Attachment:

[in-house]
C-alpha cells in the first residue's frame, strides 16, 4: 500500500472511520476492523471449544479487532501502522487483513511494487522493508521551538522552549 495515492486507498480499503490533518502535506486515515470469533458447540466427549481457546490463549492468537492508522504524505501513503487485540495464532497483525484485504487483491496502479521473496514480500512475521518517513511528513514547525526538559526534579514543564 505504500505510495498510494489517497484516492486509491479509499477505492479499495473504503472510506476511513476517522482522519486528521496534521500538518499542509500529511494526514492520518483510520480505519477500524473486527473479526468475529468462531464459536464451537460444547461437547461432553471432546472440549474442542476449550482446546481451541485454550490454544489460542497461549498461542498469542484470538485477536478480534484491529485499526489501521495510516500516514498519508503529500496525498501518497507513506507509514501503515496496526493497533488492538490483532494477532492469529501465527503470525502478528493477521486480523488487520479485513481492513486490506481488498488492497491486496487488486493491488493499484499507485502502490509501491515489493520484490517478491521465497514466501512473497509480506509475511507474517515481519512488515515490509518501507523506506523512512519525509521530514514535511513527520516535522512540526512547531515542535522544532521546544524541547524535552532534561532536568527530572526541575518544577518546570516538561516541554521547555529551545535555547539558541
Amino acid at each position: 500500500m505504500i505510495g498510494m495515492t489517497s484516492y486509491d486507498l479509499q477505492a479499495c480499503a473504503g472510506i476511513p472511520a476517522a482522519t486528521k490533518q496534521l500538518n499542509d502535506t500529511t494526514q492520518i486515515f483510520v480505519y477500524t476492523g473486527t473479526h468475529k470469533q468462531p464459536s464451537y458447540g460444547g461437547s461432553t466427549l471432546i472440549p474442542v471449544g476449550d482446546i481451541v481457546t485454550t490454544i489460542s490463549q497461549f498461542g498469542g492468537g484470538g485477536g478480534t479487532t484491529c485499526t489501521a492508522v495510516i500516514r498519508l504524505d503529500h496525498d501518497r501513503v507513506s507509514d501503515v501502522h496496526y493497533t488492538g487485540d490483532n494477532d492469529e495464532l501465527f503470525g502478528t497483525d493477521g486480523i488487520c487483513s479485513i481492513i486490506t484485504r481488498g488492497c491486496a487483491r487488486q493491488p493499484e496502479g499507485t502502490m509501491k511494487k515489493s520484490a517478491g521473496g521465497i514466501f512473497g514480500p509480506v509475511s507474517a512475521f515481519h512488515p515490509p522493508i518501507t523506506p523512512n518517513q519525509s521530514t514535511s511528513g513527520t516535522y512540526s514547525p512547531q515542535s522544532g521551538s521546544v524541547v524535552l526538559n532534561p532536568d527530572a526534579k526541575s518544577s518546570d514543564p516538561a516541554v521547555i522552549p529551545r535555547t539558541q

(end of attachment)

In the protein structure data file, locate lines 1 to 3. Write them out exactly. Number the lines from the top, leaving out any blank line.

[in-house]
C-alpha cells in the first residue's frame, strides 16, 4: 500500500472511520476492523471449544479487532501502522487483513511494487522493508521551538522552549 495515492486507498480499503490533518502535506486515515470469533458447540466427549481457546490463549492468537492508522504524505501513503487485540495464532497483525484485504487483491496502479521473496514480500512475521518517513511528513514547525526538559526534579514543564 505504500505510495498510494489517497484516492486509491479509499477505492479499495473504503472510506476511513476517522482522519486528521496534521500538518499542509500529511494526514492520518483510520480505519477500524473486527473479526468475529468462531464459536464451537460444547461437547461432553471432546472440549474442542476449550482446546481451541485454550490454544489460542497461549498461542498469542484470538485477536478480534484491529485499526489501521495510516500516514498519508503529500496525498501518497507513506507509514501503515496496526493497533488492538490483532494477532492469529501465527503470525502478528493477521486480523488487520479485513481492513486490506481488498488492497491486496487488486493491488493499484499507485502502490509501491515489493520484490517478491521465497514466501512473497509480506509475511507474517515481519512488515515490509518501507523506506523512512519525509521530514514535511513527520516535522512540526512547531515542535522544532521546544524541547524535552532534561532536568527530572526541575518544577518546570516538561516541554521547555529551545535555547539558541
Amino acid at each position: 500500500m505504500i505510495g498510494m495515492t489517497s484516492y486509491d486507498l479509499q477505492a479499495c480499503a473504503g472510506i476511513p472511520a476517522a482522519t486528521k490533518q496534521l500538518n499542509d502535506t500529511t494526514q492520518i486515515f483510520v480505519y477500524t476492523g473486527t473479526h468475529k470469533q468462531p464459536s464451537y458447540g460444547g461437547s461432553t466427549l471432546i472440549p474442542v471449544g476449550d482446546i481451541v481457546t485454550t490454544i489460542s490463549q497461549f498461542g498469542g492468537g484470538g485477536g478480534t479487532t484491529c485499526t489501521a492508522v495510516i500516514r498519508l504524505d503529500h496525498d501518497r501513503v507513506s507509514d501503515v501502522h496496526y493497533t488492538g487485540d490483532n494477532d492469529e495464532l501465527f503470525g502478528t497483525d493477521g486480523i488487520c487483513s479485513i481492513i486490506t484485504r481488498g488492497c491486496a487483491r487488486q493491488p493499484e496502479g499507485t502502490m509501491k511494487k515489493s520484490a517478491g521473496g521465497i514466501f512473497g514480500p509480506v509475511s507474517a512475521f515481519h512488515p515490509p522493508i518501507t523506506p523512512n518517513q519525509s521530514t514535511s511528513g513527520t516535522y512540526s514547525p512547531q515542535s522544532g521551538s521546544v524541547v524535552l526538559n532534561p532536568d527530572a526534579k526541575s518544577s518546570d514543564p516538561a516541554v521547555i522552549p529551545r535555547t539558541q